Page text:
Tuesday, March 05, 2013

Close-Up




Written, edited, and directed by Abbas Kiarostami, Nema Ye Nazdik (Close-Up) is the story about a man who pretends to be a filmmaker only to cause trouble as he involves a family to be part of his scheme. The film is an exploration into identity as well as existence as it is presented in a mixture of documentary and narrative filmmaking. Starring Hossein Sabzian and Mohsen Makhmalbaf. The result is an intriguing yet very provocative film about identity and the love for art.

The film is based on this real-life incident in which Hossein Sabzian pretends to be revered Iranian filmmaker Mohsen Makhmalbaf in his hopes to become a filmmaker by convincing a rich Iranian family that he is Makhmalbaf. He is eventually caught by a journalist where Sabzian goes to trial to reveal why he did this where a lot of questions are raised about Sabzian’s intentions. Yet, what Sabzian does reveal in the course of this film showcase a world in which how cinema can impact someone’s life and maybe have this individual really aspire to do something though he didn’t intend to manipulate anyone. Even as it is presented by filmmaker Abbas Kiarostami as a mixture of documentary and dramatic re-creations as the people involved in this incident replay their roles for this film.

While there isn’t much of a script as it allows many of the film’s participants including Kiarostami to essentially act out in the dramatic re-creations. It is about the idea of how art can drive a man to do such a thing in order to become a filmmaker. Sabzian is revealed to be a big fan of Makhmalbaf’s work as well as the work of Kiarostami who is often seen behind the camera talking to Sabzian in a few scenes while filming the actual trial in which Sabzian is the subject of this incident. For many of the film’s dramatic re-creations including the opening scene of this journalist arriving on a taxi with two soldiers and a cab driver to the home of the family in order to expose Sabzian. Kiarostami presents a lot of these dramatic re-creations in a film stock that is clear and pristine to establish that this is a dramatization of these events though it does still blur the idea of fiction and reality.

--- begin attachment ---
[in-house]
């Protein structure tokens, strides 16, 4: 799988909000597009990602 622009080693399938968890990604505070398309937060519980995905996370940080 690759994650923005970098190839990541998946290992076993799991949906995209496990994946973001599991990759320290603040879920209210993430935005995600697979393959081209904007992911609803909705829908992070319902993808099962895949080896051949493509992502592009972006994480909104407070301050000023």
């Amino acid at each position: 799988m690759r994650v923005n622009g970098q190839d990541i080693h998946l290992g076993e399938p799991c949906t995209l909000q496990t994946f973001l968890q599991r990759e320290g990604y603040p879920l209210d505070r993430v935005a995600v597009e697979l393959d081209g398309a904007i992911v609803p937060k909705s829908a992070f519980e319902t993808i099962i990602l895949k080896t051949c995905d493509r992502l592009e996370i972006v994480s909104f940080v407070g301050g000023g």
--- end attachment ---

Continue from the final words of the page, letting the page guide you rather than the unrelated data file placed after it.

For the scenes at the trial, Kiarostami and cinematographer Ali-Reza Zarrindast go for a more grainy film stock to capture the trial where it is all happening just as it is. It has Kiarostami going for a documentary approach to capture the events of the trial where he uses a lot of close-ups to capture Sabzian’s confession to the court. In the dramatic scenes, there is that element of cinema verite as well as the idea of the fourth wall breaking where Kiarostami and his crew are trying to capture something that is happening as Kiarostami creates these images that are really exotic and full of life. Notably in the film’s final moments where the real Mohsen Makhmalbaf appears as Kiarostami is trying to capture this moment as he, Zarrindast and his sound men in Ahmad Asgari and Mahammad Haghighi are intent on capturing it on film. Yet, there is something wrong with the boom mic as it plays to that blur of reality and fiction.